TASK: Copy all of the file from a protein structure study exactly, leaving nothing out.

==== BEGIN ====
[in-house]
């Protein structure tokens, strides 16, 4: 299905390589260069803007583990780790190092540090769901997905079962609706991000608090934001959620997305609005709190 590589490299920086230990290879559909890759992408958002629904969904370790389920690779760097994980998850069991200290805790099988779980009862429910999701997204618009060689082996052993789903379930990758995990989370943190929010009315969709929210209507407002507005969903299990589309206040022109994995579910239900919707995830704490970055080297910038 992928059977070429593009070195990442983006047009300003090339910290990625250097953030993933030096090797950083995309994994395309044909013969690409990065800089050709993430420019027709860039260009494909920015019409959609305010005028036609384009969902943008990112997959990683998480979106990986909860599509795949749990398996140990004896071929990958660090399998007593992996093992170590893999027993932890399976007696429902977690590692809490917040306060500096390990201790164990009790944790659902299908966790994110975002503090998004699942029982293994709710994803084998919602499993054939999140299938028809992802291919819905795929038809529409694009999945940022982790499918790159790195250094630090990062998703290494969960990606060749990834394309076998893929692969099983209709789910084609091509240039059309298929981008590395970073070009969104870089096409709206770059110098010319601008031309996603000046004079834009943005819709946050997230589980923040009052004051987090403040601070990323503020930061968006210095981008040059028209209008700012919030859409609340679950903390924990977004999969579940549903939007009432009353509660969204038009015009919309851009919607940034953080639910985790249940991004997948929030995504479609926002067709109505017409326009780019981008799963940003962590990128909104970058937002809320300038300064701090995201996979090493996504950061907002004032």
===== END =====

[in-house]
């Protein structure tokens, strides 16, 4: 299905390589260069803007583990780790190092540090769901997905079962609706991000608090934001959620997305609005709190 590589490299920086230990290879559909890759992408958002629904969904370790389920690779760097994980998850069991200290805790099988779980009862429910999701997204618009060689082996052993789903379930990758995990989370943190929010009315969709929210209507407002507005969903299990589309206040022109994995579910239900919707995830704490970055080297910038 992928059977070429593009070195990442983006047009300003090339910290990625250097953030993933030096090797950083995309994994395309044909013969690409990065800089050709993430420019027709860039260009494909920015019409959609305010005028036609384009969902943008990112997959990683998480979106990986909860599509795949749990398996140990004896071929990958660090399998007593992996093992170590893999027993932890399976007696429902977690590692809490917040306060500096390990201790164990009790944790659902299908966790994110975002503090998004699942029982293994709710994803084998919602499993054939999140299938028809992802291919819905795929038809529409694009999945940022982790499918790159790195250094630090990062998703290494969960990606060749990834394309076998893929692969099983209709789910084609091509240039059309298929981008590395970073070009969104870089096409709206770059110098010319601008031309996603000046004079834009943005819709946050997230589980923040009052004051987090403040601070990323503020930061968006210095981008040059028209209008700012919030859409609340679950903390924990977004999969579940549903939007009432009353509660969204038009015009919309851009919607940034953080639910985790249940991004997948929030995504479609926002067709109505017409326009780019981008799963940003962590990128909104970058937002809320300038300064701090995201996979090493996504950061907002004032």